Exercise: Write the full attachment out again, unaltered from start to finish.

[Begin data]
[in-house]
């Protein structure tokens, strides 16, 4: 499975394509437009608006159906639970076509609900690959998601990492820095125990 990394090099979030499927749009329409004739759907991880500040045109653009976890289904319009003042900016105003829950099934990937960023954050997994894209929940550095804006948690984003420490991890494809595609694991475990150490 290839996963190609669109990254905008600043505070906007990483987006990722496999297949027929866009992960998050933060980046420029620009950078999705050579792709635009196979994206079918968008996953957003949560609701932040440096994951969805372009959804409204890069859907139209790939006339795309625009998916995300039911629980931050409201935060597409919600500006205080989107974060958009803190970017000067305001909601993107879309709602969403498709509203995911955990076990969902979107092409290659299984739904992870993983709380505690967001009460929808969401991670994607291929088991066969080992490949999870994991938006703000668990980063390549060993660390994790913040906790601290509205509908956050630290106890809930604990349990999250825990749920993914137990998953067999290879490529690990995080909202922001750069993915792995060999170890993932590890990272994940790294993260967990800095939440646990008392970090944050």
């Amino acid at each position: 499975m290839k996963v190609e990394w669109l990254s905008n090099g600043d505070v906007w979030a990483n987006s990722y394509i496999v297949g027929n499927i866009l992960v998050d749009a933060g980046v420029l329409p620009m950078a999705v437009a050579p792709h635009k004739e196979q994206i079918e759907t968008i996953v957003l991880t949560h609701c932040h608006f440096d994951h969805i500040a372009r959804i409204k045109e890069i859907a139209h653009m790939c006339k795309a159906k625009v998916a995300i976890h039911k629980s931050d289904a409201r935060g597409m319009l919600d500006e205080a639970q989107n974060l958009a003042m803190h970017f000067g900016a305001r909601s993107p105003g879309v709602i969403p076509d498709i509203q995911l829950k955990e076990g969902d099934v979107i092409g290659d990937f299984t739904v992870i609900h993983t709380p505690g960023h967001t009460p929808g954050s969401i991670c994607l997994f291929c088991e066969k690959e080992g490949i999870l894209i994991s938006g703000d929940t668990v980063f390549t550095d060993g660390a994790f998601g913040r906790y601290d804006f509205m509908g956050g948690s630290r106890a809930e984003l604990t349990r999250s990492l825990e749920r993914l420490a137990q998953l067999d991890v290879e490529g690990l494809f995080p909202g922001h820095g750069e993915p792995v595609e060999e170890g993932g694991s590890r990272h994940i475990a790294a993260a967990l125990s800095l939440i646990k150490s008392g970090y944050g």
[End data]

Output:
[in-house]
């Protein structure tokens, strides 16, 4: 499975394509437009608006159906639970076509609900690959998601990492820095125990 990394090099979030499927749009329409004739759907991880500040045109653009976890289904319009003042900016105003829950099934990937960023954050997994894209929940550095804006948690984003420490991890494809595609694991475990150490 290839996963190609669109990254905008600043505070906007990483987006990722496999297949027929866009992960998050933060980046420029620009950078999705050579792709635009196979994206079918968008996953957003949560609701932040440096994951969805372009959804409204890069859907139209790939006339795309625009998916995300039911629980931050409201935060597409919600500006205080989107974060958009803190970017000067305001909601993107879309709602969403498709509203995911955990076990969902979107092409290659299984739904992870993983709380505690967001009460929808969401991670994607291929088991066969080992490949999870994991938006703000668990980063390549060993660390994790913040906790601290509205509908956050630290106890809930604990349990999250825990749920993914137990998953067999290879490529690990995080909202922001750069993915792995060999170890993932590890990272994940790294993260967990800095939440646990008392970090944050």
């Amino acid at each position: 499975m290839k996963v190609e990394w669109l990254s905008n090099g600043d505070v906007w979030a990483n987006s990722y394509i496999v297949g027929n499927i866009l992960v998050d749009a933060g980046v420029l329409p620009m950078a999705v437009a050579p792709h635009k004739e196979q994206i079918e759907t968008i996953v957003l991880t949560h609701c932040h608006f440096d994951h969805i500040a372009r959804i409204k045109e890069i859907a139209h653009m790939c006339k795309a159906k625009v998916a995300i976890h039911k629980s931050d289904a409201r935060g597409m319009l919600d500006e205080a639970q989107n974060l958009a003042m803190h970017f000067g900016a305001r909601s993107p105003g879309v709602i969403p076509d498709i509203q995911l829950k955990e076990g969902d099934v979107i092409g290659d990937f299984t739904v992870i609900h993983t709380p505690g960023h967001t009460p929808g954050s969401i991670c994607l997994f291929c088991e066969k690959e080992g490949i999870l894209i994991s938006g703000d929940t668990v980063f390549t550095d060993g660390a994790f998601g913040r906790y601290d804006f509205m509908g956050g948690s630290r106890a809930e984003l604990t349990r999250s990492l825990e749920r993914l420490a137990q998953l067999d991890v290879e490529g690990l494809f995080p909202g922001h820095g750069e993915p792995v595609e060999e170890g993932g694991s590890r990272h994940i475990a790294a993260a967990l125990s800095l939440i646990k150490s008392g970090y944050g």